Mick & Keith

Theatre, Fringe
  • 2 out of 5 stars
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Mick & Keith
'Mick and Keith'

This new play about an alternate life of the two lead Rolling Stones is overstretched.

There’s really not much to say about this brief three-hander, which is being staged in a tiny, 18-seat room below legendary Soho pâtisserie Maison Bertaux.

The concept behind writer-director Simon Mawdsley’s play – what if the two driving forces behind the legendary Stones had jacked in the music and got proper jobs instead? – is great, so it’s a shame it doesn’t translate into a particularly engaging piece of theatre.

Over the course of 45 minutes, a pair of septuagenerian men – one dressed in a leather jacket, the other a sharp pinstripe suit – resume a relationship that ended in a puff of abandoned ambition 50 years earlier. They drink tea and have heated arguments about this and that, exactly like two old pals who haven’t seen each other for half a century wouldn’t.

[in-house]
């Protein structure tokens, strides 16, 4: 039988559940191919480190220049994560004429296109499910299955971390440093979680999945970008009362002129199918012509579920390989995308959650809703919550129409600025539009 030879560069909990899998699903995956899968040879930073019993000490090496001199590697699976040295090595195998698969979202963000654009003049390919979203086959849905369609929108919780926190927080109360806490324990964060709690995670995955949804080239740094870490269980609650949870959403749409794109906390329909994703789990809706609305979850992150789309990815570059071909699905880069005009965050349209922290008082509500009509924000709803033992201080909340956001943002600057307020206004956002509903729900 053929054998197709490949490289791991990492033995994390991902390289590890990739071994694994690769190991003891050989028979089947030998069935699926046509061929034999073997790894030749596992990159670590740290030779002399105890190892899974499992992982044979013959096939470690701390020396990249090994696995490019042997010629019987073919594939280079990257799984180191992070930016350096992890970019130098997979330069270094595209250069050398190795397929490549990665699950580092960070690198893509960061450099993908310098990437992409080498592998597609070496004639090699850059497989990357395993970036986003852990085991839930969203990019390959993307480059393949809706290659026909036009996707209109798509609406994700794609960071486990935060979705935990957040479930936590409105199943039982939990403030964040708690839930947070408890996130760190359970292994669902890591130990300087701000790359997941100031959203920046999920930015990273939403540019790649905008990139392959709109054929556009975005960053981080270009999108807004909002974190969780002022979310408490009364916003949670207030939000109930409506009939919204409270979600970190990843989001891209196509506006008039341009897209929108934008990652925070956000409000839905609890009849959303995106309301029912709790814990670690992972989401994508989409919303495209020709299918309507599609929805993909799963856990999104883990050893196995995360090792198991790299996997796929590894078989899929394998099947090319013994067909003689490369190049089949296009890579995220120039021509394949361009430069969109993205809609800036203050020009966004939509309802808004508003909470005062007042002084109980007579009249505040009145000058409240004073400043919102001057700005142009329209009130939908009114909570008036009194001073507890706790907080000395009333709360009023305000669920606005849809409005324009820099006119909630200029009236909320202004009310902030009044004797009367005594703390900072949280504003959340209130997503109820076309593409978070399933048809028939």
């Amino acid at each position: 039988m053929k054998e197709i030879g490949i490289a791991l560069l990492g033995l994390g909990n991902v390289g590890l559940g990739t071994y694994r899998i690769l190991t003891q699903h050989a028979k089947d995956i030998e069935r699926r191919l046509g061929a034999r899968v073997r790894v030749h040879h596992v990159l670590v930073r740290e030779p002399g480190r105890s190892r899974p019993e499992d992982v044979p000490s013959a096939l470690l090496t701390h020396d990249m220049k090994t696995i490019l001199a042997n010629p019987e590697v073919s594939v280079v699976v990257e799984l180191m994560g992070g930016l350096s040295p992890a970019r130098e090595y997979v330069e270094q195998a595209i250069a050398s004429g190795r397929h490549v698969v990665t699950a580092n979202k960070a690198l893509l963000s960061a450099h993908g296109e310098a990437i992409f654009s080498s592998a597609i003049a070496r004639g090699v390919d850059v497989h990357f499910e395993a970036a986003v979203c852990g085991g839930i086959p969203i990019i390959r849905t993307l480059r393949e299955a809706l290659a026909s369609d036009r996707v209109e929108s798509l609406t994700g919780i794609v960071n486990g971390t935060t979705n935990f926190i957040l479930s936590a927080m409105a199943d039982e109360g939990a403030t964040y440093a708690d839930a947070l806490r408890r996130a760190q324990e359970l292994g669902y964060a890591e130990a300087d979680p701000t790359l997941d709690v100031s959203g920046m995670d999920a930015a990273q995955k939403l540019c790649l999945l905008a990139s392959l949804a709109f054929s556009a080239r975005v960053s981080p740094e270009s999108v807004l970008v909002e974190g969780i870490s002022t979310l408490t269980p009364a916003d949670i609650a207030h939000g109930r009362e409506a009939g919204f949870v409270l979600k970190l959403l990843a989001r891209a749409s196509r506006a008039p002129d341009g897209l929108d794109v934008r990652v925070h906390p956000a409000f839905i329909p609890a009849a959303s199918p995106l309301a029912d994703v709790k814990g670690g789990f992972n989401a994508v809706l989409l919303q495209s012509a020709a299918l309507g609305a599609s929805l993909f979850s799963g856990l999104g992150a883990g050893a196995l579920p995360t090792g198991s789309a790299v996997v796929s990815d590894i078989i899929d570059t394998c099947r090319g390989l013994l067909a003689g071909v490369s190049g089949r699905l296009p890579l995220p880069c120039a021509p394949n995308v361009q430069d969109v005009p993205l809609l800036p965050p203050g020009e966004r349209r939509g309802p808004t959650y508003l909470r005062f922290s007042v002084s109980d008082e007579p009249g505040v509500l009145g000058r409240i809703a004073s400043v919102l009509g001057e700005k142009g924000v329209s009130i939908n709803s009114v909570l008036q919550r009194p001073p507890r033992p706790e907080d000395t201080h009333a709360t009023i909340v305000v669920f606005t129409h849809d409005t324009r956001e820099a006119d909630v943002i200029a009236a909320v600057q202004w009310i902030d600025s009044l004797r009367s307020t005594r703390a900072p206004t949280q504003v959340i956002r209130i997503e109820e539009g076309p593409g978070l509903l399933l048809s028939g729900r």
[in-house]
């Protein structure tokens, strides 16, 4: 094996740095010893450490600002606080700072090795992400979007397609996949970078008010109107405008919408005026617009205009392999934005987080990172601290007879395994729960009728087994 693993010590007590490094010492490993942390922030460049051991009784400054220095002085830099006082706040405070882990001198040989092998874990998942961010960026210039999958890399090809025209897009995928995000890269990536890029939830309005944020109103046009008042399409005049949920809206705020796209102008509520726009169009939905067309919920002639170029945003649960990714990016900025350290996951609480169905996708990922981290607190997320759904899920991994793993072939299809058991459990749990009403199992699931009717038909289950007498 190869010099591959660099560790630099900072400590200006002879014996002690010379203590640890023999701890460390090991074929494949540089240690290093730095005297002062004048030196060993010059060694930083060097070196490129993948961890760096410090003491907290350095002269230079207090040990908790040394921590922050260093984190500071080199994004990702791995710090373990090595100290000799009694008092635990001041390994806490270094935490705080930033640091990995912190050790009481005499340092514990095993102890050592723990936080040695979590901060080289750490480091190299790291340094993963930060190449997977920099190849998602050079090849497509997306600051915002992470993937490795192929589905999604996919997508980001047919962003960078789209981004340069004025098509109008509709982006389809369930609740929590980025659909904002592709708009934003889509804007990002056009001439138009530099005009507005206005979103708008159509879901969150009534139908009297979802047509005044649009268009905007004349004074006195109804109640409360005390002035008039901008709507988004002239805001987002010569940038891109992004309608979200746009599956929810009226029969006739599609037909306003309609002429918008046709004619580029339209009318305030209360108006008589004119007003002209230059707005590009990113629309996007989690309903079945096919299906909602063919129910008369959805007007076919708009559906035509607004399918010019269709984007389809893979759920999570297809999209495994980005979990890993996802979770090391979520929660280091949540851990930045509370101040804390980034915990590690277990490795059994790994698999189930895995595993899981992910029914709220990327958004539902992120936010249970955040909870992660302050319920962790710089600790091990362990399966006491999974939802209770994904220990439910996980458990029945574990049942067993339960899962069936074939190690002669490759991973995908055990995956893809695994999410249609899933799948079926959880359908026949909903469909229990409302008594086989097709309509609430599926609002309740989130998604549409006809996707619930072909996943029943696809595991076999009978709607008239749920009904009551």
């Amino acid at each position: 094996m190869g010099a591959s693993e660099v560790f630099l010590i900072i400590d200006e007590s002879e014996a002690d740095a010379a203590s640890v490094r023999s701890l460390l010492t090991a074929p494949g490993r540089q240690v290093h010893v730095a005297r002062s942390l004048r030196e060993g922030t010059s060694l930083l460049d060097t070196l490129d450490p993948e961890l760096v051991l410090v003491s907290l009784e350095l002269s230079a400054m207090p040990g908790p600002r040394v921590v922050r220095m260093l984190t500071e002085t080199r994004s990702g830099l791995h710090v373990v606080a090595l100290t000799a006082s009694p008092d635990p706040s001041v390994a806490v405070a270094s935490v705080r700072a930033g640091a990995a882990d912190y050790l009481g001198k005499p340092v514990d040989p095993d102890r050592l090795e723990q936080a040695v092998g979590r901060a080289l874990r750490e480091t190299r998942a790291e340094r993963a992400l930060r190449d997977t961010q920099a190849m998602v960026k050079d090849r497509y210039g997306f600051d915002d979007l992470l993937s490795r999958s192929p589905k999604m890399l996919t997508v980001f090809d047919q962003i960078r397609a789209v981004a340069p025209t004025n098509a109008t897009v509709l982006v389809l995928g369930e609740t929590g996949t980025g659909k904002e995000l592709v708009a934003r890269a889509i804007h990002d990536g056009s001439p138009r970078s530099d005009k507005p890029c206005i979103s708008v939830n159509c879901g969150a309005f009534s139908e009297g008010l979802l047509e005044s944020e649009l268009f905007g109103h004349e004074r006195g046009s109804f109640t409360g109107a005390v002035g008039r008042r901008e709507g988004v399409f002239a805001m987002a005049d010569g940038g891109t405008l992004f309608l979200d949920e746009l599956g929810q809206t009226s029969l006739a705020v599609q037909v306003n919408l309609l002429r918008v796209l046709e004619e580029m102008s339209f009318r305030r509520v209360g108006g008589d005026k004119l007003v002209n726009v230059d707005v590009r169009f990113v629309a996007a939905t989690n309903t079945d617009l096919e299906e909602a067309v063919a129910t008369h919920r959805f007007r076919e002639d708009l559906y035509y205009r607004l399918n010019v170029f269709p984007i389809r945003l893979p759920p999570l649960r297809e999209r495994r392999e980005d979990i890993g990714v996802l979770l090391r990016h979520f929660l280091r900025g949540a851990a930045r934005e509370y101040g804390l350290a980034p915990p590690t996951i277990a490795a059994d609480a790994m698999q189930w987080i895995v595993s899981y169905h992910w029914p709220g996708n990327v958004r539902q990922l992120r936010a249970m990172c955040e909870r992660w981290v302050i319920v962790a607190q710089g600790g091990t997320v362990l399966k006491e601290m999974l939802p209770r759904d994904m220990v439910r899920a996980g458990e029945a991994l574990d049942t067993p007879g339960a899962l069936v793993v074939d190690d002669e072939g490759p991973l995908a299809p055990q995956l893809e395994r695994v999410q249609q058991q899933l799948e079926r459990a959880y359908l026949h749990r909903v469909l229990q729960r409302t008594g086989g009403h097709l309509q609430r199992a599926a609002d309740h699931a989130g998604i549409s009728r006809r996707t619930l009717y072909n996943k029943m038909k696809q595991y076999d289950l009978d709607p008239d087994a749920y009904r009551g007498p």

Regular interjections from a pixie-haircutted waitress bring flashes of life, her youth triggering sigh-laden recounts of the good old days and grumbling about how shit it is being old, but it’s not enough to stop the whole thing feeling like an over-stretched sketch.

By: David Clack


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For one creative mind to single handedly write and direct an hour of captivating dialog is a triumph in itself, to do it whilst not hearing a pin drop, only at times of laughter, during that hour is even more so. One can criticise them "having heated arguments just like two pals who haven't seen each other for 50 years wouldn't etc etc" yes, but they would be missing the point. A writer: director with an hour to fill cannot set a scene that allows time for small talk and pleasantries, this was a hard hitting, poinient play that oozed nostalger and left us with a great twist, characteristics of which many Hollywood blockbuster success stories are based on..